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A Quick Synopsis of Chinese Medicinal Dietary Theory

Nutritional or dietary therapy is a cornerstone of traditional Chinese medicine. It is considered one of the fundamental five branches of medicine, which consist of acupuncture and moxibustion, herbalism, exercise and meditation, massage or bodywork and nutrition.

As esoteric as this ancient doctrine may appear on the surface, Chinese medicine is guided by the principles of balance and common sense. People are considered a part of

the ecosystem, subject to climactic factors just as the land is, for instance drought, flooding, coldness or heat. This should motivate us to gain a sense of our own internal landscape: what particular challenges we face and what organ systems are most crucial for us to support to enjoy long-term health and vitality.

It is an empowering discovery: we can build on our constitution at home on an on-going basis. Daily habits can have far-reaching dividends.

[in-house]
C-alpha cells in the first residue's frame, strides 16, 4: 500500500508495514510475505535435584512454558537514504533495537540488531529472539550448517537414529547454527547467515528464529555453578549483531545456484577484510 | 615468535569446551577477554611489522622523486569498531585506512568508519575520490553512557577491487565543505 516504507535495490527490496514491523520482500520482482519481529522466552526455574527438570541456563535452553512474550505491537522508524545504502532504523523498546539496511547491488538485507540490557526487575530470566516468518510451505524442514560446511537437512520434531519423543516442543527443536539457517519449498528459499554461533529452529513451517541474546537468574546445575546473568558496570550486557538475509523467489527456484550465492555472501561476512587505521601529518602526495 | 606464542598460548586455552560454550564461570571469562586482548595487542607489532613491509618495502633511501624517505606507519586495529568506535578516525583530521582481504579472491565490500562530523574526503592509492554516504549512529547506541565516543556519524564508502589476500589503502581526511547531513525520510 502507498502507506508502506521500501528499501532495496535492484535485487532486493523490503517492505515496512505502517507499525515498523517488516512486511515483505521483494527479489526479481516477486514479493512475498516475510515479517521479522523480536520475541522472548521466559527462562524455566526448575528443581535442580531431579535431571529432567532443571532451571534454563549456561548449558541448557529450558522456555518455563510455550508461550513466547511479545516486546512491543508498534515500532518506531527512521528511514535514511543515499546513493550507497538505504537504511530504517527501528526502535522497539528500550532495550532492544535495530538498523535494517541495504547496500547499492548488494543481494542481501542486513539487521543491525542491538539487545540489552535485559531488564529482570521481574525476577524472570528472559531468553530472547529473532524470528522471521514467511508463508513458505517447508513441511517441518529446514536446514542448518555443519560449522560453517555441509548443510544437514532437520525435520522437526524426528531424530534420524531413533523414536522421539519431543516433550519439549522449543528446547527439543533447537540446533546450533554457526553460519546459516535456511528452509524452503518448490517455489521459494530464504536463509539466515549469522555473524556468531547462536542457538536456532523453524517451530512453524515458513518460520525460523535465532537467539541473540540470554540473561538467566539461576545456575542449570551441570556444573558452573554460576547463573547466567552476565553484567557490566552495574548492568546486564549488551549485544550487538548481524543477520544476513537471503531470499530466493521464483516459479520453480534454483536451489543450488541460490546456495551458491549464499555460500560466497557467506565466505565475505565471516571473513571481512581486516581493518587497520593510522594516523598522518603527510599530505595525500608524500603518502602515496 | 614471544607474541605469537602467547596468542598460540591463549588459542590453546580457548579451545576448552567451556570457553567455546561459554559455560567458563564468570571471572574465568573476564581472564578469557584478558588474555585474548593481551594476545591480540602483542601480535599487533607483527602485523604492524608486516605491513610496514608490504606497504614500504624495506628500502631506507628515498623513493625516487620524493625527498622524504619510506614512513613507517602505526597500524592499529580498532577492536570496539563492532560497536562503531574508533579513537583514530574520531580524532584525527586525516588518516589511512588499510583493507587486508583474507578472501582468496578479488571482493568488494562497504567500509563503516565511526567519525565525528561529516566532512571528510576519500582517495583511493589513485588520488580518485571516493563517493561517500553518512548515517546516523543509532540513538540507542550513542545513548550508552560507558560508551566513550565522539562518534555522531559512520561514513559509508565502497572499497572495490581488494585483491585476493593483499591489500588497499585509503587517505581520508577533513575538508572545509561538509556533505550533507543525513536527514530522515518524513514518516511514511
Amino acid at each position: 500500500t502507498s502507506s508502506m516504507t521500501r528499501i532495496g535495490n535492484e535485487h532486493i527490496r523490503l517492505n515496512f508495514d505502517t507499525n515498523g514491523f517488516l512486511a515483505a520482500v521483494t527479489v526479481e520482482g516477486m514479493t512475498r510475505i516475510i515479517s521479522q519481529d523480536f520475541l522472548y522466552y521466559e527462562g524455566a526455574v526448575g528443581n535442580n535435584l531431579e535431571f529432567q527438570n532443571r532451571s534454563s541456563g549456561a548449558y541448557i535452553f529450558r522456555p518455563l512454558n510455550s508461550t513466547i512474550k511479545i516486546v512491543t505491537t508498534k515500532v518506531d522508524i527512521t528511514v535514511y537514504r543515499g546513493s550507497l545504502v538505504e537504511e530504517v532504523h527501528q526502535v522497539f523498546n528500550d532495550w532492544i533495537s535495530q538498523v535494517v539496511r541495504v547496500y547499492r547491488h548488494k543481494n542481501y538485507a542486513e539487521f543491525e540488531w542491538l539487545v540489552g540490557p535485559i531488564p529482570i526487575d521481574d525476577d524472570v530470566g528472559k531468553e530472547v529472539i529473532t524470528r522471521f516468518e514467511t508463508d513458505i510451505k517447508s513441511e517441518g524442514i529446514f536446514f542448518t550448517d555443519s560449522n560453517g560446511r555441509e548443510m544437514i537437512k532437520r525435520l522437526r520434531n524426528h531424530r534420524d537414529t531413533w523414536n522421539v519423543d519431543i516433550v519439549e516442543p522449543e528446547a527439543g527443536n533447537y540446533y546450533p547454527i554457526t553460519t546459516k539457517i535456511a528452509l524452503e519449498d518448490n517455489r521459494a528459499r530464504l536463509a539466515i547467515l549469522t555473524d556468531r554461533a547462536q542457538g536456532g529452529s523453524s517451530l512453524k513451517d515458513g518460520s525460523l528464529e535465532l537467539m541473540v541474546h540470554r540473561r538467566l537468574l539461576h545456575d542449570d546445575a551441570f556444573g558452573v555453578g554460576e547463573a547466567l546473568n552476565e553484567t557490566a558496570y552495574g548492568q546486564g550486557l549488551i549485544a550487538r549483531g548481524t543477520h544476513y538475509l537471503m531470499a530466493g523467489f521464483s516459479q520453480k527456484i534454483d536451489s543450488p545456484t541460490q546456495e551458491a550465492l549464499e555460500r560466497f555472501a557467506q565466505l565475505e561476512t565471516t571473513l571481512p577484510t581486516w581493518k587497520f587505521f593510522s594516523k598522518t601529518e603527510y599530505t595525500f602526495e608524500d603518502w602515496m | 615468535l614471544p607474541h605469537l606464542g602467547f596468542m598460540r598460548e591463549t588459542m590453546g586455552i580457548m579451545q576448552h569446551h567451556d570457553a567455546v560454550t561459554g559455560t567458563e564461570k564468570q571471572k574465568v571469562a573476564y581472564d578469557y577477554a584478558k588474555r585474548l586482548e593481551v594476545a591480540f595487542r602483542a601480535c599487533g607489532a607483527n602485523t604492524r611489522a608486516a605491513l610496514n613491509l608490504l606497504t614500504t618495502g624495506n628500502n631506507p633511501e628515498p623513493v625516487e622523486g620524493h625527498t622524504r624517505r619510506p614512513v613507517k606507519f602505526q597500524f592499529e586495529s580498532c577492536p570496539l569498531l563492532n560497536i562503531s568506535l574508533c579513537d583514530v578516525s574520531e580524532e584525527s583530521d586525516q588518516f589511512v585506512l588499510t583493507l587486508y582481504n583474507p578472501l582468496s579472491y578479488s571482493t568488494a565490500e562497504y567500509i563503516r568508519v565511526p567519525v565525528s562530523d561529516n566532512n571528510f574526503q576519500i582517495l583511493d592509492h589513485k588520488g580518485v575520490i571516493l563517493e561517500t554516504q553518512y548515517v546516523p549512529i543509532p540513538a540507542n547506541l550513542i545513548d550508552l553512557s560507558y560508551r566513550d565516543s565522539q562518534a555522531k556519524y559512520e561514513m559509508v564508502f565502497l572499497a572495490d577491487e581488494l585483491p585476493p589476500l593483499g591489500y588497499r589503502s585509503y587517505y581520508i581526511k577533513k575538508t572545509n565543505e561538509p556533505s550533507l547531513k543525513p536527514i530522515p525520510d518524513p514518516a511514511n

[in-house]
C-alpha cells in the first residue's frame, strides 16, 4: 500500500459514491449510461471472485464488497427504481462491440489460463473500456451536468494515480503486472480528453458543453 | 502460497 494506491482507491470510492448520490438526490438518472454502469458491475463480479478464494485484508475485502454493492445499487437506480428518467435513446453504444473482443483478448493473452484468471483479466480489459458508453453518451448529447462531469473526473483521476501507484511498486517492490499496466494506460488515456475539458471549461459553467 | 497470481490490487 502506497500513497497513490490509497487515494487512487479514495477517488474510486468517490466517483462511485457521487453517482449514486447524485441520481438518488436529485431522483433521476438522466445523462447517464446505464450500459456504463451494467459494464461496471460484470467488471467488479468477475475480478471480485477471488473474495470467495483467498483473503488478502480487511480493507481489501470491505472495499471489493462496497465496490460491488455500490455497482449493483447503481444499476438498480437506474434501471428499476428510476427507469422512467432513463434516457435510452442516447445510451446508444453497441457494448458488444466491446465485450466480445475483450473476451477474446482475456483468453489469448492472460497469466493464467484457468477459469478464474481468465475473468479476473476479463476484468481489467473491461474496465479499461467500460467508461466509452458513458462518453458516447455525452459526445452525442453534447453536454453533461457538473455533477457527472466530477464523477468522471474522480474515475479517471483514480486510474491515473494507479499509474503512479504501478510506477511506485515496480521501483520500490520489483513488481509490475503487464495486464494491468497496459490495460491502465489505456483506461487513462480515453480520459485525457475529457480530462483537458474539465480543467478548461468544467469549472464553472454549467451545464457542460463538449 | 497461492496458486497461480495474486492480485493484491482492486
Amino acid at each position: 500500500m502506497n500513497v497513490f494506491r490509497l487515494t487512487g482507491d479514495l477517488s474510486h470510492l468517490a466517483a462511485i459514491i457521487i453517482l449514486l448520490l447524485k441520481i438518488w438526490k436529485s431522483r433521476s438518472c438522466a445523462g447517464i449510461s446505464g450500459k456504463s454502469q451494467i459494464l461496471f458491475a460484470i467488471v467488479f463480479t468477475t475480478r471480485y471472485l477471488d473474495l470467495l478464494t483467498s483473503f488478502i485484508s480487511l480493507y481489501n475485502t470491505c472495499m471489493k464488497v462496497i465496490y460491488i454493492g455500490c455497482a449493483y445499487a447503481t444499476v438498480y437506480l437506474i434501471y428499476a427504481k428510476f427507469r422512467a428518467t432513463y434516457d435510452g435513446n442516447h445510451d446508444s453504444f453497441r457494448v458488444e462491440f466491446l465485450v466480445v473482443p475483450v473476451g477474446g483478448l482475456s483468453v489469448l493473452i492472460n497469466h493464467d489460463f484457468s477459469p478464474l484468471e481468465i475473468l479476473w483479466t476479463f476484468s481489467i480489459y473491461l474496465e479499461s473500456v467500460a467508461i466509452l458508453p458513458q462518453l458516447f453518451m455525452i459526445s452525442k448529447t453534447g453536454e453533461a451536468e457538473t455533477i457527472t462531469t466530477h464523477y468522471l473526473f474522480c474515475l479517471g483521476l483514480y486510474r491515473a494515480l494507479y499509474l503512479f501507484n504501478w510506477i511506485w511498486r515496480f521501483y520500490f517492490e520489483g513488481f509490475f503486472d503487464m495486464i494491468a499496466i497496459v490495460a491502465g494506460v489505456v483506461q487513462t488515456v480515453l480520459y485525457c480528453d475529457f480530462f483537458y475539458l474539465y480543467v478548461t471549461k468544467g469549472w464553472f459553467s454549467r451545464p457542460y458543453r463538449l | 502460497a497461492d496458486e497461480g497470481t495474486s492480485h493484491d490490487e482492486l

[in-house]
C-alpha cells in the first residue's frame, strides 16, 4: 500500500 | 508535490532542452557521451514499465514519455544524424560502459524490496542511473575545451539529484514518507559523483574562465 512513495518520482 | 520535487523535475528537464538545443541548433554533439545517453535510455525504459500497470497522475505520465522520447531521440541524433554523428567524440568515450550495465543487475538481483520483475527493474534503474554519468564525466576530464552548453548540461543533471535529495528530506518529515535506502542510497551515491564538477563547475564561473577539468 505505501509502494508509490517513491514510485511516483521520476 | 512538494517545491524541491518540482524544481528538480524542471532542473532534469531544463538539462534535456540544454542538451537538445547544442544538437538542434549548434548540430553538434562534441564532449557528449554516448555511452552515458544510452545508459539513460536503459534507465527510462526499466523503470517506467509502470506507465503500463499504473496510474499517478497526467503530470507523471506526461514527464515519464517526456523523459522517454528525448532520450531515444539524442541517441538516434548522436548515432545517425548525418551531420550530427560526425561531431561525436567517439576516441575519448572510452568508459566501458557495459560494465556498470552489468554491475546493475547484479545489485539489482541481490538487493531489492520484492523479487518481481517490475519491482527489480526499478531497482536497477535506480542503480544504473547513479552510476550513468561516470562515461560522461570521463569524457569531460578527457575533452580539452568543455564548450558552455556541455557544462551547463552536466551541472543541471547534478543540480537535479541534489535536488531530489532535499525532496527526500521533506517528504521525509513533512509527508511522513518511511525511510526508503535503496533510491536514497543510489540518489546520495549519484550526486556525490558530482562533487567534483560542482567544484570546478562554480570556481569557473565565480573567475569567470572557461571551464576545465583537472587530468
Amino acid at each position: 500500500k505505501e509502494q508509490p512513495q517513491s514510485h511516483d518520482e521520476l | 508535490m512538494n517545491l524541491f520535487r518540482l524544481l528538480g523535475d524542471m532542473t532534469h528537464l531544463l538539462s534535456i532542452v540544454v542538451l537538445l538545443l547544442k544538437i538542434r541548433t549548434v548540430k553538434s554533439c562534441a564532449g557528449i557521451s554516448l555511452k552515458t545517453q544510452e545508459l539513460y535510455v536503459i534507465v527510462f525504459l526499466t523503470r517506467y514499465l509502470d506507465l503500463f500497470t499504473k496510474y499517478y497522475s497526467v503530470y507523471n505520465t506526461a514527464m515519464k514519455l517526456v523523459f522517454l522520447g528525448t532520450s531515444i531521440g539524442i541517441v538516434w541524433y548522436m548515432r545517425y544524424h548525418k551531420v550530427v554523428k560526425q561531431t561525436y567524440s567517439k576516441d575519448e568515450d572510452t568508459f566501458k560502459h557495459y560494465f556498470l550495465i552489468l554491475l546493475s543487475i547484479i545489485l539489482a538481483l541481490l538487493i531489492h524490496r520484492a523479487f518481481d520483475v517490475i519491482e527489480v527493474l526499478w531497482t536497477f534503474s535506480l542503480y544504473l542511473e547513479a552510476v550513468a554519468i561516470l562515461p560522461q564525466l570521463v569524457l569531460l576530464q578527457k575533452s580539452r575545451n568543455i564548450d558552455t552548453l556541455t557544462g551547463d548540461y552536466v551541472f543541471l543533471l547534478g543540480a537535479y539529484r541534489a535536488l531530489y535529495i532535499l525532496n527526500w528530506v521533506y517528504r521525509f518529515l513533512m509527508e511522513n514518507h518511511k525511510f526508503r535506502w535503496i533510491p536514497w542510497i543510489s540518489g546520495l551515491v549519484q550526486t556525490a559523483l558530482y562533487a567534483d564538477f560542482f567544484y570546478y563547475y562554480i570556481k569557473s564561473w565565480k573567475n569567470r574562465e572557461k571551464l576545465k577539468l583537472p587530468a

According to Chinese medicine, the digestive organs are the root of the body’s vitality.  There is an image of the digestive organs as an alchemical furnace, transmuting food into life-giving Qi and blood supplying all of our organs and tissues with the nourishment we need to thrive. Try to remember that everything ingested should have potential to meet the ultimate end our nourishing our being.

Energetics of food and herbs are a key aspect of medicinal food and herbs. What this means is that each substance has its own characteristic, such as a warming, cooling, lubricating or decongesting property. After some education, one can learn to ascertain these characteristics of food and herbs and eat accordingly. 

The book Healing with Whole Foods by Paul Pitchford is a great reference and guidebook in this area. People can get bogged down by this book, so don’t let that happen to you- just use it as a pleasant learning tool with a great index, in-depth information and, to me, doldrum-y recipes. Between Heaven and Earth by Harriet Beinfield and Efrem Korngold is another great resource. The chapter called “Culinary Alchemy” is a good primer on incorporating herbs into your recipes.

Huang Di
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